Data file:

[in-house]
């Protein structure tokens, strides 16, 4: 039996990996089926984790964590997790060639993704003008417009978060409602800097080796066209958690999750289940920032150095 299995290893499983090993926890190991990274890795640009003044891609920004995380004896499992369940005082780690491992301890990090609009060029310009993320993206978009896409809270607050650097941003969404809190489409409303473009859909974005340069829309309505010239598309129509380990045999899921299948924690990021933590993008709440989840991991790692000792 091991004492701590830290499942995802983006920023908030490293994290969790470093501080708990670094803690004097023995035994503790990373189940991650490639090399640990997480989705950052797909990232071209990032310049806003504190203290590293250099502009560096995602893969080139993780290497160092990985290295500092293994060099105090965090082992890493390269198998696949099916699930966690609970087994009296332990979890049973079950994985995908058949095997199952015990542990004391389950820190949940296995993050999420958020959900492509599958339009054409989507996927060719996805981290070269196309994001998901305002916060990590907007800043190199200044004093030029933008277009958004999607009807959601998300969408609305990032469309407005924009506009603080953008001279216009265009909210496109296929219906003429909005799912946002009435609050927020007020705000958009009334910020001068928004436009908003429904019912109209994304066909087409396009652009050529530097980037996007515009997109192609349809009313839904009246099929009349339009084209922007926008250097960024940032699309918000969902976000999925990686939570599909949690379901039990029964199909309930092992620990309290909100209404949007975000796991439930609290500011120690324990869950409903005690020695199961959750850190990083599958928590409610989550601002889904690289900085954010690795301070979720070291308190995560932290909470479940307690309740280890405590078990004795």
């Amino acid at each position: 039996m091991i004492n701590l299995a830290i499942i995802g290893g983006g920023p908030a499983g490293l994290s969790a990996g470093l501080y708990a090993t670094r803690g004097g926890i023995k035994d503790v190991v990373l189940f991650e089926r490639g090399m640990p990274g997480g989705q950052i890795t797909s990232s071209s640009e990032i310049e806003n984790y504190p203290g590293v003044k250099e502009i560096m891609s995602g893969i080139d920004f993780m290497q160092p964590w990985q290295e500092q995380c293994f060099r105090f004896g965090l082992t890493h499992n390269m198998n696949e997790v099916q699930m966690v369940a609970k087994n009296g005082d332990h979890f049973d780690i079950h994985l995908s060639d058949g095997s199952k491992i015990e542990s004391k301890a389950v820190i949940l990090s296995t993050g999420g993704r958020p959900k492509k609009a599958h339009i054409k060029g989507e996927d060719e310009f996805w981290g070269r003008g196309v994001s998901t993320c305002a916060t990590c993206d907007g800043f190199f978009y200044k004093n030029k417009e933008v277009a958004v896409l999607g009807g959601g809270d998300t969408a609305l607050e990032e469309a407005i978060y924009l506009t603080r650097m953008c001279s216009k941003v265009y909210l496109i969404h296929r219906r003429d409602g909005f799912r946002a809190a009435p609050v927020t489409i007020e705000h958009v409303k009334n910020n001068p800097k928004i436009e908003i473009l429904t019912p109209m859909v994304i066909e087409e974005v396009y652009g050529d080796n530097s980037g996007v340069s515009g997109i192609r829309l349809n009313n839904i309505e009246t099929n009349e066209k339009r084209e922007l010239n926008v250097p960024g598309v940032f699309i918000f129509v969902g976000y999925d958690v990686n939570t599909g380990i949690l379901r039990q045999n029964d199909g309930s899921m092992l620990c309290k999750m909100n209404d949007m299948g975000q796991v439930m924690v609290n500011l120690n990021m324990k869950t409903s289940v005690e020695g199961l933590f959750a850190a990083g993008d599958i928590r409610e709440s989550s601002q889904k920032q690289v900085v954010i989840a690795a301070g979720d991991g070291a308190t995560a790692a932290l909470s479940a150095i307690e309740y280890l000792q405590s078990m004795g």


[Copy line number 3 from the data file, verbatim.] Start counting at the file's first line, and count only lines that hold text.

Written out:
């Amino acid at each position: 039996m091991i004492n701590l299995a830290i499942i995802g290893g983006g920023p908030a499983g490293l994290s969790a990996g470093l501080y708990a090993t670094r803690g004097g926890i023995k035994d503790v190991v990373l189940f991650e089926r490639g090399m640990p990274g997480g989705q950052i890795t797909s990232s071209s640009e990032i310049e806003n984790y504190p203290g590293v003044k250099e502009i560096m891609s995602g893969i080139d920004f993780m290497q160092p964590w990985q290295e500092q995380c293994f060099r105090f004896g965090l082992t890493h499992n390269m198998n696949e997790v099916q699930m966690v369940a609970k087994n009296g005082d332990h979890f049973d780690i079950h994985l995908s060639d058949g095997s199952k491992i015990e542990s004391k301890a389950v820190i949940l990090s296995t993050g999420g993704r958020p959900k492509k609009a599958h339009i054409k060029g989507e996927d060719e310009f996805w981290g070269r003008g196309v994001s998901t993320c305002a916060t990590c993206d907007g800043f190199f978009y200044k004093n030029k417009e933008v277009a958004v896409l999607g009807g959601g809270d998300t969408a609305l607050e990032e469309a407005i978060y924009l506009t603080r650097m953008c001279s216009k941003v265009y909210l496109i969404h296929r219906r003429d409602g909005f799912r946002a809190a009435p609050v927020t489409i007020e705000h958009v409303k009334n910020n001068p800097k928004i436009e908003i473009l429904t019912p109209m859909v994304i066909e087409e974005v396009y652009g050529d080796n530097s980037g996007v340069s515009g997109i192609r829309l349809n009313n839904i309505e009246t099929n009349e066209k339009r084209e922007l010239n926008v250097p960024g598309v940032f699309i918000f129509v969902g976000y999925d958690v990686n939570t599909g380990i949690l379901r039990q045999n029964d199909g309930s899921m092992l620990c309290k999750m909100n209404d949007m299948g975000q796991v439930m924690v609290n500011l120690n990021m324990k869950t409903s289940v005690e020695g199961l933590f959750a850190a990083g993008d599958i928590r409610e709440s989550s601002q889904k920032q690289v900085v954010i989840a690795a301070g979720d991991g070291a308190t995560a790692a932290l909470s479940a150095i307690e309740y280890l000792q405590s078990m004795g």